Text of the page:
Humans like to think that they rule the planet and are hard wired to do so. But our stewardship has been anything but successful. The last major extinction event, 66 million years ago, was caused by a meteorite. But the next mass extinction event, which is under way right now, is our fault.
Geologists have even given this era in the history of the Earth a new name to reflect our role: the Anthropocene, the age of humans.
It's the first time in the history of the Earth in which one species dominates all the others. These "others" numbers are probably around 10 million. The vast majority are the invertebrates, the animals without backbones. Not all are so small - some squids and jellyfish are several metres long or across.
Most, though, are small and unassuming. And they are hidden in plain view. They are busy maintaining the fabric of the world around us. They are the warp and weft of all natural systems. They make the soil, pollinate the flowers, spread seeds, and recycle valuable nutrients back into the soil. They are also food for many birds that are so loved, and keep other small animals in check by eating or parasitising them.
Yet most of us are oblivious of the many roles of these mostly small, even tiny, animals. If all their services were gone tomorrow, many plants would soon go extinct. Crops would be lost overnight. Many birds would die from lack of food, and soil formation would largely halt. The knock-on effects would also be huge as food webs collapse, and the world would quite literally fall apart.
So how can all the small animals be saved?
Saving small animals
Future generations depend on these small animals, so the focus must be on increasing awareness among the young. Research has shown that children are intrinsically interested in what a bee, cricket, butterfly or snail is. Their small world is at the same level as this small world of insects and all their allies without backbones. Yet strangely, while we care about our children, we care so little for all the small creatures on which our children depend on now and into the future.
Children must be shown that the bee is keeping the flowering plant species alive and well, the grasshopper is recycling scarce food requirements for plants, the millipede is making the soil, and the ladybug is stopping pests from eating all our food. Showing children that this miniature world is there, and that it's crucial, is probably one of the best things to do to help them survive the future in this world of turmoil.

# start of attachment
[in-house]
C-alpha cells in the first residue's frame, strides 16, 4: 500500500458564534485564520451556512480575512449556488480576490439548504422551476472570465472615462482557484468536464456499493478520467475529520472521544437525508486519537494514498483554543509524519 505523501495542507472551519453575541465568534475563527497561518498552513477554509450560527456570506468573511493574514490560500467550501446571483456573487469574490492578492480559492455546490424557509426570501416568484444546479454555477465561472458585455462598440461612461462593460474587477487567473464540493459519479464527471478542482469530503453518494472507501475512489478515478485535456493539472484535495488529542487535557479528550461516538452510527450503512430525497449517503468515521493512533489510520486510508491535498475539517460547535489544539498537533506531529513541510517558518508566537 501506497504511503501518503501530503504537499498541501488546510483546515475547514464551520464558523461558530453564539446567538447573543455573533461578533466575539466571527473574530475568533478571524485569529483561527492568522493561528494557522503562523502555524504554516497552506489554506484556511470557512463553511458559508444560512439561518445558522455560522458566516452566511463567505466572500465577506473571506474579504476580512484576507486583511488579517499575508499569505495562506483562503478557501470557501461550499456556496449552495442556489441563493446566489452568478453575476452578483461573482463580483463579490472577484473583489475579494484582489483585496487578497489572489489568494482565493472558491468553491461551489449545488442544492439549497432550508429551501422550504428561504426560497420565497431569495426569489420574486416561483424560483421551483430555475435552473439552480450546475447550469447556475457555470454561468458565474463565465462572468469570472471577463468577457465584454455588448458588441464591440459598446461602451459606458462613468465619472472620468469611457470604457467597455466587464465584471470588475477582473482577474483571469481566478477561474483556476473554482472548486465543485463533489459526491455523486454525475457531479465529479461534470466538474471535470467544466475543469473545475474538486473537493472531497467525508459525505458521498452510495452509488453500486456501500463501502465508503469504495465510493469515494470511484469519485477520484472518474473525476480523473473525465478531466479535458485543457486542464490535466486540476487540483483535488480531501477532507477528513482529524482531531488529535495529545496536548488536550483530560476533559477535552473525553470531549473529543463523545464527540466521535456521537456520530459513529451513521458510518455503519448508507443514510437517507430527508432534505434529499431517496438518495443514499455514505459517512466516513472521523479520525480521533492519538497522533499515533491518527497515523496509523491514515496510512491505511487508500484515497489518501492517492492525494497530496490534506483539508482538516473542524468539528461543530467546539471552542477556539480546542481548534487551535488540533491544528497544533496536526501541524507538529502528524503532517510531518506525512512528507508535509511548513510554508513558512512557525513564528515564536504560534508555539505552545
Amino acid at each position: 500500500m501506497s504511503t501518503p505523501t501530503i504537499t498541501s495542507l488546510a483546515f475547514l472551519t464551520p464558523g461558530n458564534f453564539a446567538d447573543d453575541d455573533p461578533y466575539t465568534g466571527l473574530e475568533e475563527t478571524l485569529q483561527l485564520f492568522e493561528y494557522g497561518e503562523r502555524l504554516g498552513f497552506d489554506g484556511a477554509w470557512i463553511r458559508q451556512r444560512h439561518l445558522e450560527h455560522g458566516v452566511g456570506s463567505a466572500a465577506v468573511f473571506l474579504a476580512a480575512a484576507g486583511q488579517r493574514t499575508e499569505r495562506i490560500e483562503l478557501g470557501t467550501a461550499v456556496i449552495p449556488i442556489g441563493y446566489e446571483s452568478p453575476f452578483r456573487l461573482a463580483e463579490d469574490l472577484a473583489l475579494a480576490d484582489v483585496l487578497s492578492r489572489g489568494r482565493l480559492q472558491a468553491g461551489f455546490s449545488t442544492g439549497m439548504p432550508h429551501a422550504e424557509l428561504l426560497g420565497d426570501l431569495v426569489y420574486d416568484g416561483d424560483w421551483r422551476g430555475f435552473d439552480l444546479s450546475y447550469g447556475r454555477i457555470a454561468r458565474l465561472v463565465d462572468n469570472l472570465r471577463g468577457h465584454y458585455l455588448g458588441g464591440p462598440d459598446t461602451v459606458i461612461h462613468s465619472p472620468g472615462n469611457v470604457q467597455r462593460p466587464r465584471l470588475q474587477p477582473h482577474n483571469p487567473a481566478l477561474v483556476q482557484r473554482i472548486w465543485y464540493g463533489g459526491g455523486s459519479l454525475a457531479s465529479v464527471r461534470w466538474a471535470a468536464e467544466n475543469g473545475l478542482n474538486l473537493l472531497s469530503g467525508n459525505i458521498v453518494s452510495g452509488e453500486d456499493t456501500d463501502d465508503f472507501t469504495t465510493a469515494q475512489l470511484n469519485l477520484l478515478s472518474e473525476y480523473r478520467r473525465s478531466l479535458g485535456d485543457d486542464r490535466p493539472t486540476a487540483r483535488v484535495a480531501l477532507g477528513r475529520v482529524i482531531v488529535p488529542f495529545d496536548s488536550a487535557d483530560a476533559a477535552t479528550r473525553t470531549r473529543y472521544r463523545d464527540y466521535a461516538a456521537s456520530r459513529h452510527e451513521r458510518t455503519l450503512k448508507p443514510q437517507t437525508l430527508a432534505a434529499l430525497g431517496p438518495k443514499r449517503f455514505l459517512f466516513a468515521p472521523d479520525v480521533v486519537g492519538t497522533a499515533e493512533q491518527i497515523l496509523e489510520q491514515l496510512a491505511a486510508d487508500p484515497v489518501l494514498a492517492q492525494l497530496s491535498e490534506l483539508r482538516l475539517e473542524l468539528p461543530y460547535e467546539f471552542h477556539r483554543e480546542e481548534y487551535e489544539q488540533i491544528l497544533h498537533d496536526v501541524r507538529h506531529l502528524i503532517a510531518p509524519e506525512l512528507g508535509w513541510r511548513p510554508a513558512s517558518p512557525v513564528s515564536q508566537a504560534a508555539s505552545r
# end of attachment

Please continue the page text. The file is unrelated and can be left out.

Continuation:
Being aware of what the various species actually do for maintaining ecosystems is crucial to understanding how complex the world around us is. Pointing out that a bee is intimately connected with flowers and so seeds are produced, and an ant is the cleaner of the forest floor, taking away all the debris from other small animals, and the caterpillar is feeding the soil by pooing on it. Then we can conceptually jump to the whole landscape, where there are millions of little claws, mandibles and tongues holding, munching and sucking nectar all the time, even though we rarely see it happening.
A good way to understand this complexity is to view a small community of 1000 species. This can lead to potentially half a million interactions between the various species. Yet the natural communities around us are usually much larger than that. This makes understanding this world too mind boggling, and conserving its complexity too unwieldy. What this means is that for conservation, while we use conceptual icons, like the bee and the butterfly, the actual aim is to conserve landscapes so that all the natural processes can continue as they would without humans.
Conservationists have developed approaches and strategies that maintain all the natural processes intact in defined areas. The processes that are conserved include behavioural activities, ecological interactions and evolutionary trends. This umbrella approach is highly effective for conserving the great complexity of the natural world. This doesn't mean that particular species are overlooked.
Small-creature conservationists in reality work on and develop strategies that work at three levels. The first is at the larger scale of the landscape. The second is the medium scale of the features of the landscape, which includes features like logs, ponds, rock crevices, patches of special plants, among many others. The third is the still smaller scale of the actual species.
The third is really about a conceptual scale because some particular species actually need large spatial areas to survive. At this fine scale of species, conservationists focus attention on identified and threatened species that need special attention in their own right. The beautiful Amatola Malachite damselfly, which is endangered, and lives in the Eastern Cape mountains of South Africa, is a case in point.
The common thought is that it's only tigers, whales and parrots that need conserving. But there are hundreds, if not thousands, of small creatures that all need special conservation focus like bees for example. And this focus becomes increasingly and critically important every year, if not every day, that passes. It's crucial to think and conserve all these small animals that make up the platform for our future survival on the planet.
Time is short as the Anthropocene marches on. Putting in place strategies that conserve as many animals as possible, along with the rest of biodiversity, is not a luxury for the future. New strategies are possible, especially in agricultural and forestry areas where the aim is to optimise production yet maximise on biodiversity conservation and the maintenance of natural ecosystem function.
Michael Samways receives funding from the National Research Foundation, South Africa and Mondi Group (UK).